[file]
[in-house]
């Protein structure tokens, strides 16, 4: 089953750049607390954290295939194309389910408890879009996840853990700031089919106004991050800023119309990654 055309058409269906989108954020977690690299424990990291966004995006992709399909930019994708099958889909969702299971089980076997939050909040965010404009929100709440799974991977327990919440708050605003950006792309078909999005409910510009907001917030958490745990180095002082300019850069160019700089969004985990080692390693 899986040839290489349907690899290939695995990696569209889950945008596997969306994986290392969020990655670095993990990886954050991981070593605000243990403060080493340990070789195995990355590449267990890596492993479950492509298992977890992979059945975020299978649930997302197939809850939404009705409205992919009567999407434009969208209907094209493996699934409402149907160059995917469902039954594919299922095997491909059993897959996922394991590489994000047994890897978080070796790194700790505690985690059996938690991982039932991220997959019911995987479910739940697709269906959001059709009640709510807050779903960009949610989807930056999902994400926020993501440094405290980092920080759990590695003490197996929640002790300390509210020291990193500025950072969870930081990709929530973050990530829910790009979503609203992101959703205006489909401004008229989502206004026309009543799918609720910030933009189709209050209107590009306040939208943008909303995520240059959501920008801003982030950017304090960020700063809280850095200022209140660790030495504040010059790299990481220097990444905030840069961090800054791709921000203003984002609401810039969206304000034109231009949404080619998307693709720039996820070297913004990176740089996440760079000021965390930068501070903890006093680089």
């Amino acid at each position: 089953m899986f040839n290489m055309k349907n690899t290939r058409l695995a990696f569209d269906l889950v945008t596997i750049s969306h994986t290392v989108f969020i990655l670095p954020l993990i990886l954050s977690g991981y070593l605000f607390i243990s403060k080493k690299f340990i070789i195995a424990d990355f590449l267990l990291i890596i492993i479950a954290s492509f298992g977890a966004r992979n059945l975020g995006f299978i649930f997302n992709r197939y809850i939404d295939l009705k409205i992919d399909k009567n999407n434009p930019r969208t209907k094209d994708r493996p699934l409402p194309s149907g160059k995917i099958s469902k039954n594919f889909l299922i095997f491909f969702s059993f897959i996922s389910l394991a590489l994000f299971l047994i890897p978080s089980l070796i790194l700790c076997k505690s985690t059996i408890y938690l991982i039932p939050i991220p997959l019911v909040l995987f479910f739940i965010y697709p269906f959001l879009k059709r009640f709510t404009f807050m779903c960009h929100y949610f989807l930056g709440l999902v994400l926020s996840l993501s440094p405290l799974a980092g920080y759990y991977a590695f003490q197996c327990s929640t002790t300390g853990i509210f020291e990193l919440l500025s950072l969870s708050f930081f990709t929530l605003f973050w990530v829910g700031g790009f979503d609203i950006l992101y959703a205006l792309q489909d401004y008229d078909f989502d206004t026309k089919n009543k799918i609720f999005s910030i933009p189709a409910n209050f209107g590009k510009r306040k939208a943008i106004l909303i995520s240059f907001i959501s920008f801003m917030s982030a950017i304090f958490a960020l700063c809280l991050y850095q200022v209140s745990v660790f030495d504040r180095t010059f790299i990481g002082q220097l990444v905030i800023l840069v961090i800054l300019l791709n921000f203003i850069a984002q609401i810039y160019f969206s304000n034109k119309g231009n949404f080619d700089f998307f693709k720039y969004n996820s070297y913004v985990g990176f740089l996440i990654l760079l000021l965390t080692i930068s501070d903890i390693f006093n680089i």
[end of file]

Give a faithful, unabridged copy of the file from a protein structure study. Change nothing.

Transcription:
[in-house]
């Protein structure tokens, strides 16, 4: 089953750049607390954290295939194309389910408890879009996840853990700031089919106004991050800023119309990654 055309058409269906989108954020977690690299424990990291966004995006992709399909930019994708099958889909969702299971089980076997939050909040965010404009929100709440799974991977327990919440708050605003950006792309078909999005409910510009907001917030958490745990180095002082300019850069160019700089969004985990080692390693 899986040839290489349907690899290939695995990696569209889950945008596997969306994986290392969020990655670095993990990886954050991981070593605000243990403060080493340990070789195995990355590449267990890596492993479950492509298992977890992979059945975020299978649930997302197939809850939404009705409205992919009567999407434009969208209907094209493996699934409402149907160059995917469902039954594919299922095997491909059993897959996922394991590489994000047994890897978080070796790194700790505690985690059996938690991982039932991220997959019911995987479910739940697709269906959001059709009640709510807050779903960009949610989807930056999902994400926020993501440094405290980092920080759990590695003490197996929640002790300390509210020291990193500025950072969870930081990709929530973050990530829910790009979503609203992101959703205006489909401004008229989502206004026309009543799918609720910030933009189709209050209107590009306040939208943008909303995520240059959501920008801003982030950017304090960020700063809280850095200022209140660790030495504040010059790299990481220097990444905030840069961090800054791709921000203003984002609401810039969206304000034109231009949404080619998307693709720039996820070297913004990176740089996440760079000021965390930068501070903890006093680089």
């Amino acid at each position: 089953m899986f040839n290489m055309k349907n690899t290939r058409l695995a990696f569209d269906l889950v945008t596997i750049s969306h994986t290392v989108f969020i990655l670095p954020l993990i990886l954050s977690g991981y070593l605000f607390i243990s403060k080493k690299f340990i070789i195995a424990d990355f590449l267990l990291i890596i492993i479950a954290s492509f298992g977890a966004r992979n059945l975020g995006f299978i649930f997302n992709r197939y809850i939404d295939l009705k409205i992919d399909k009567n999407n434009p930019r969208t209907k094209d994708r493996p699934l409402p194309s149907g160059k995917i099958s469902k039954n594919f889909l299922i095997f491909f969702s059993f897959i996922s389910l394991a590489l994000f299971l047994i890897p978080s089980l070796i790194l700790c076997k505690s985690t059996i408890y938690l991982i039932p939050i991220p997959l019911v909040l995987f479910f739940i965010y697709p269906f959001l879009k059709r009640f709510t404009f807050m779903c960009h929100y949610f989807l930056g709440l999902v994400l926020s996840l993501s440094p405290l799974a980092g920080y759990y991977a590695f003490q197996c327990s929640t002790t300390g853990i509210f020291e990193l919440l500025s950072l969870s708050f930081f990709t929530l605003f973050w990530v829910g700031g790009f979503d609203i950006l992101y959703a205006l792309q489909d401004y008229d078909f989502d206004t026309k089919n009543k799918i609720f999005s910030i933009p189709a409910n209050f209107g590009k510009r306040k939208a943008i106004l909303i995520s240059f907001i959501s920008f801003m917030s982030a950017i304090f958490a960020l700063c809280l991050y850095q200022v209140s745990v660790f030495d504040r180095t010059f790299i990481g002082q220097l990444v905030i800023l840069v961090i800054l300019l791709n921000f203003i850069a984002q609401i810039y160019f969206s304000n034109k119309g231009n949404f080619d700089f998307f693709k720039y969004n996820s070297y913004v985990g990176f740089l996440i990654l760079l000021l965390t080692i930068s501070d903890i390693f006093n680089i």